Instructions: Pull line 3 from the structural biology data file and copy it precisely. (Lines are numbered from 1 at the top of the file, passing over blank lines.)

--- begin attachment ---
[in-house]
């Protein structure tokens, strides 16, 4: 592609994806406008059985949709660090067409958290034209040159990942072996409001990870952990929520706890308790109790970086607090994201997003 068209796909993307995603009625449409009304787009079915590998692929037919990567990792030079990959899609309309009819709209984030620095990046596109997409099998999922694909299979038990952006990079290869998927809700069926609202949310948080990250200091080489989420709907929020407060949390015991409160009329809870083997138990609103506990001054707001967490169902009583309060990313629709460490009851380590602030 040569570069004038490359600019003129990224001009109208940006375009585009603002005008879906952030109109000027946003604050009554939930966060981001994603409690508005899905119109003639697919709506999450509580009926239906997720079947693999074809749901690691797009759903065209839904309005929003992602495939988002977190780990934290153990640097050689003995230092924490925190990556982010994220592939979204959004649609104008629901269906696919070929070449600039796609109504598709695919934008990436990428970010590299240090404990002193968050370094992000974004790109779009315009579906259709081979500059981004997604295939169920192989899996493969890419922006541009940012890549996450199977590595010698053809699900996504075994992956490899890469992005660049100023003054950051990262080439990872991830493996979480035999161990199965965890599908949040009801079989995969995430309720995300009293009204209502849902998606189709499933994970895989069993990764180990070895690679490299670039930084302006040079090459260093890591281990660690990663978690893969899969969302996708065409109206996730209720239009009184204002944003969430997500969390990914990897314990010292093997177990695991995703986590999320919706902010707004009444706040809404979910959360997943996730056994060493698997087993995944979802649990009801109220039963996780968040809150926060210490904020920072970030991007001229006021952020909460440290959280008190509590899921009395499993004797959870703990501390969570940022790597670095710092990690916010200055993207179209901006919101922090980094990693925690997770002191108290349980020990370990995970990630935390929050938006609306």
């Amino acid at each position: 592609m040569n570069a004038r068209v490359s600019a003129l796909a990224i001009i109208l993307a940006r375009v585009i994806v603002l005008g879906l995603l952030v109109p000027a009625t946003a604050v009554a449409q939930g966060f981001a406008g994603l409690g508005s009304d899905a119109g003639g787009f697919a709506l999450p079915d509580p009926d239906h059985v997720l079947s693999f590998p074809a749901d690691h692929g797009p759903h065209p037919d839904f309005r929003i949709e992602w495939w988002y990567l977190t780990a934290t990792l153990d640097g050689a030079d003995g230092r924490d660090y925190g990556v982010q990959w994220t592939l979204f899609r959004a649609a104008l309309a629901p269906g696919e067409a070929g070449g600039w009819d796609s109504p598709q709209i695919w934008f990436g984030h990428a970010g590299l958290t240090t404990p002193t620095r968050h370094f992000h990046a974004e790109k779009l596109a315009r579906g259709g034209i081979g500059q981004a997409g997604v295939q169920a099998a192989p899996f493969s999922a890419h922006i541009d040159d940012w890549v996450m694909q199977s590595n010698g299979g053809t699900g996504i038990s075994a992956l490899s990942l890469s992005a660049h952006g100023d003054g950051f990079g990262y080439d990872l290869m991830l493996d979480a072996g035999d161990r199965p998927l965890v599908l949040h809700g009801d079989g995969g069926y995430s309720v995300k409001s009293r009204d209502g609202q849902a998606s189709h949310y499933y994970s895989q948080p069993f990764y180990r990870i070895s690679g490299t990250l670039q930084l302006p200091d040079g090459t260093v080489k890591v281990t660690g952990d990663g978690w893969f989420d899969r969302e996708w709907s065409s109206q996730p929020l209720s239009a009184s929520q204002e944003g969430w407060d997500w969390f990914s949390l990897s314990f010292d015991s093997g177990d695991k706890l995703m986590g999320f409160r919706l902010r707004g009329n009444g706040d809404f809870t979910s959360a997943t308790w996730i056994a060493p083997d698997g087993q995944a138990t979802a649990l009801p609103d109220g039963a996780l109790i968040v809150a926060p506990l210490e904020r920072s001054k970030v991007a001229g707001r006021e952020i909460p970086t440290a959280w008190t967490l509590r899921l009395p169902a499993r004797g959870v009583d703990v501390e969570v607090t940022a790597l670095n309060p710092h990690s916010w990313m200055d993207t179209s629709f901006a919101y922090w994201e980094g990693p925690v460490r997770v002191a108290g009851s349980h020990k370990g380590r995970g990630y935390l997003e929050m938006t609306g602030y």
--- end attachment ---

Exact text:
């Amino acid at each position: 592609m040569n570069a004038r068209v490359s600019a003129l796909a990224i001009i109208l993307a940006r375009v585009i994806v603002l005008g879906l995603l952030v109109p000027a009625t946003a604050v009554a449409q939930g966060f981001a406008g994603l409690g508005s009304d899905a119109g003639g787009f697919a709506l999450p079915d509580p009926d239906h059985v997720l079947s693999f590998p074809a749901d690691h692929g797009p759903h065209p037919d839904f309005r929003i949709e992602w495939w988002y990567l977190t780990a934290t990792l153990d640097g050689a030079d003995g230092r924490d660090y925190g990556v982010q990959w994220t592939l979204f899609r959004a649609a104008l309309a629901p269906g696919e067409a070929g070449g600039w009819d796609s109504p598709q709209i695919w934008f990436g984030h990428a970010g590299l958290t240090t404990p002193t620095r968050h370094f992000h990046a974004e790109k779009l596109a315009r579906g259709g034209i081979g500059q981004a997409g997604v295939q169920a099998a192989p899996f493969s999922a890419h922006i541009d040159d940012w890549v996450m694909q199977s590595n010698g299979g053809t699900g996504i038990s075994a992956l490899s990942l890469s992005a660049h952006g100023d003054g950051f990079g990262y080439d990872l290869m991830l493996d979480a072996g035999d161990r199965p998927l965890v599908l949040h809700g009801d079989g995969g069926y995430s309720v995300k409001s009293r009204d209502g609202q849902a998606s189709h949310y499933y994970s895989q948080p069993f990764y180990r990870i070895s690679g490299t990250l670039q930084l302006p200091d040079g090459t260093v080489k890591v281990t660690g952990d990663g978690w893969f989420d899969r969302e996708w709907s065409s109206q996730p929020l209720s239009a009184s929520q204002e944003g969430w407060d997500w969390f990914s949390l990897s314990f010292d015991s093997g177990d695991k706890l995703m986590g999320f409160r919706l902010r707004g009329n009444g706040d809404f809870t979910s959360a997943t308790w996730i056994a060493p083997d698997g087993q995944a138990t979802a649990l009801p609103d109220g039963a996780l109790i968040v809150a926060p506990l210490e904020r920072s001054k970030v991007a001229g707001r006021e952020i909460p970086t440290a959280w008190t967490l509590r899921l009395p169902a499993r004797g959870v009583d703990v501390e969570v607090t940022a790597l670095n309060p710092h990690s916010w990313m200055d993207t179209s629709f901006a919101y922090w994201e980094g990693p925690v460490r997770v002191a108290g009851s349980h020990k370990g380590r995970g990630y935390l997003e929050m938006t609306g602030y």